SDR Deposit of the Week: Better processes for better chips

It only makes sense that if you were making solar cells or computer chips that you would choose the best materials for those tasks. It's a no-brainer, right? The problem is that the best materials might be very expensive to use. 

Such has been the case with gallium arsenide, but this may be changing.

Bruce Clemens and Garrett Hayes have developed a new way of making chips from gallium arsenide that brings down the cost considerably. They created a video that describes a new manufacturing process, and they have preserved that video in the Stanford Digital Repository for you to download and watch!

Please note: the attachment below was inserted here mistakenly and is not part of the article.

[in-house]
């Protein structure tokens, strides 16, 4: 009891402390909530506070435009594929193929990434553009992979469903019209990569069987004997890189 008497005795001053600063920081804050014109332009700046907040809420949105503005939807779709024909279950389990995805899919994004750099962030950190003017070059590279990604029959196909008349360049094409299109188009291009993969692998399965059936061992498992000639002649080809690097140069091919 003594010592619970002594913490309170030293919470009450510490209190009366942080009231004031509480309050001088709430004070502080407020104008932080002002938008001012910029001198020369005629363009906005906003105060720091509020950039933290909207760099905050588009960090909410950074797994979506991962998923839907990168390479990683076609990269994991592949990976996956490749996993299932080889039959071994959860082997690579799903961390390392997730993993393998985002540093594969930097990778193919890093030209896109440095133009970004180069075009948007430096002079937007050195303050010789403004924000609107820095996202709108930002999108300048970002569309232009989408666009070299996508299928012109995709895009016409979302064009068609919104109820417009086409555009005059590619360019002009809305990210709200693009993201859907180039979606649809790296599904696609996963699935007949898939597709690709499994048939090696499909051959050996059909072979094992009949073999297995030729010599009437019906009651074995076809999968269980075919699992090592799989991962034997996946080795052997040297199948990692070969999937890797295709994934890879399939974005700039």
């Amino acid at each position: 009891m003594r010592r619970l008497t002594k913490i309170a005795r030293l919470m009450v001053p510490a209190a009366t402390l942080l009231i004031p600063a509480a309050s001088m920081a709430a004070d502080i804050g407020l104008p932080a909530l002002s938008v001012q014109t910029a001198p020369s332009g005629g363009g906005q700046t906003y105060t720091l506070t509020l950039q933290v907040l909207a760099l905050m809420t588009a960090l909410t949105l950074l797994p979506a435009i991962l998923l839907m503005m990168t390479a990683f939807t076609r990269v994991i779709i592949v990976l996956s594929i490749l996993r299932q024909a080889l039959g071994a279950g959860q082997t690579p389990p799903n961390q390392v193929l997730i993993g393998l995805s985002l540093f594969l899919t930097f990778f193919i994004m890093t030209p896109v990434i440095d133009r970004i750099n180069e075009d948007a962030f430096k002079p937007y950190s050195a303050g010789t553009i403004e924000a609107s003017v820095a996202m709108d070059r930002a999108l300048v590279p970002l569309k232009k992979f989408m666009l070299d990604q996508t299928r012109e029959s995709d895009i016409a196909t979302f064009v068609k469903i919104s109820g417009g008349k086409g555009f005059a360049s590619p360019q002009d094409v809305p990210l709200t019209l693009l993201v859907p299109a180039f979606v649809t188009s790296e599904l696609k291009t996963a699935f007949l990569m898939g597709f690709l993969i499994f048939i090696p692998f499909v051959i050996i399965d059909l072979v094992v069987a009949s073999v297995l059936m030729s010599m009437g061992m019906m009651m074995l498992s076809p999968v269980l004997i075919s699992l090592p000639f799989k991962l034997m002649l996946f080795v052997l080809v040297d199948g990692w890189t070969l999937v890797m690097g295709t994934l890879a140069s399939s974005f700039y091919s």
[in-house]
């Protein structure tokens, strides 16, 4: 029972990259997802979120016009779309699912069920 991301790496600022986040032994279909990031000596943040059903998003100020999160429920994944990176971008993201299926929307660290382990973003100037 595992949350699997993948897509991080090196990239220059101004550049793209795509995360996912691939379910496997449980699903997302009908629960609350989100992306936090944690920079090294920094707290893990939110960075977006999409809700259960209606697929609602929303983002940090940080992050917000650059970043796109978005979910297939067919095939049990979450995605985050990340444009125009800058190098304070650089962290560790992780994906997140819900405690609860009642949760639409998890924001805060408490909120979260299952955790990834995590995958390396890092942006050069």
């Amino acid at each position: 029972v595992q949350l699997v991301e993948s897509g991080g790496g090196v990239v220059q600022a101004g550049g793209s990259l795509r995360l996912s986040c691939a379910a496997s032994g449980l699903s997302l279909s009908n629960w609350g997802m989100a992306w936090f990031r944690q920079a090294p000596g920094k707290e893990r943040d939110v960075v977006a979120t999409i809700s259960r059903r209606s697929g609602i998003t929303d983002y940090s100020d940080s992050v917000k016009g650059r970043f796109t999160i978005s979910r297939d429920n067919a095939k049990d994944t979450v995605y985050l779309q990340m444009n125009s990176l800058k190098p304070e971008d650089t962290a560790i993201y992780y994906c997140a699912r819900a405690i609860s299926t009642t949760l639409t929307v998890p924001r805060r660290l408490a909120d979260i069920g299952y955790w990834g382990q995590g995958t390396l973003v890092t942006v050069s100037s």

Gallium arsenide is a semiconductor that performs better than silicon in many applications -- including in solar cells and other electronic devices. But silicon has been the material of choice for years because of the cost-effective methods for producing silicon chips. Gallium arsenide may have been better, but it was just too expensive to use.

The research, published recently in MRS Communications, describes how the expensive gallium arsenide wafers used in the manufacturing process can be reused to create more circuits, instead of being discarded or consumed every time. This significantly decreases the cost per chip of making gallium arsenide devices.

Read more about their research in the Stanford Report.

 

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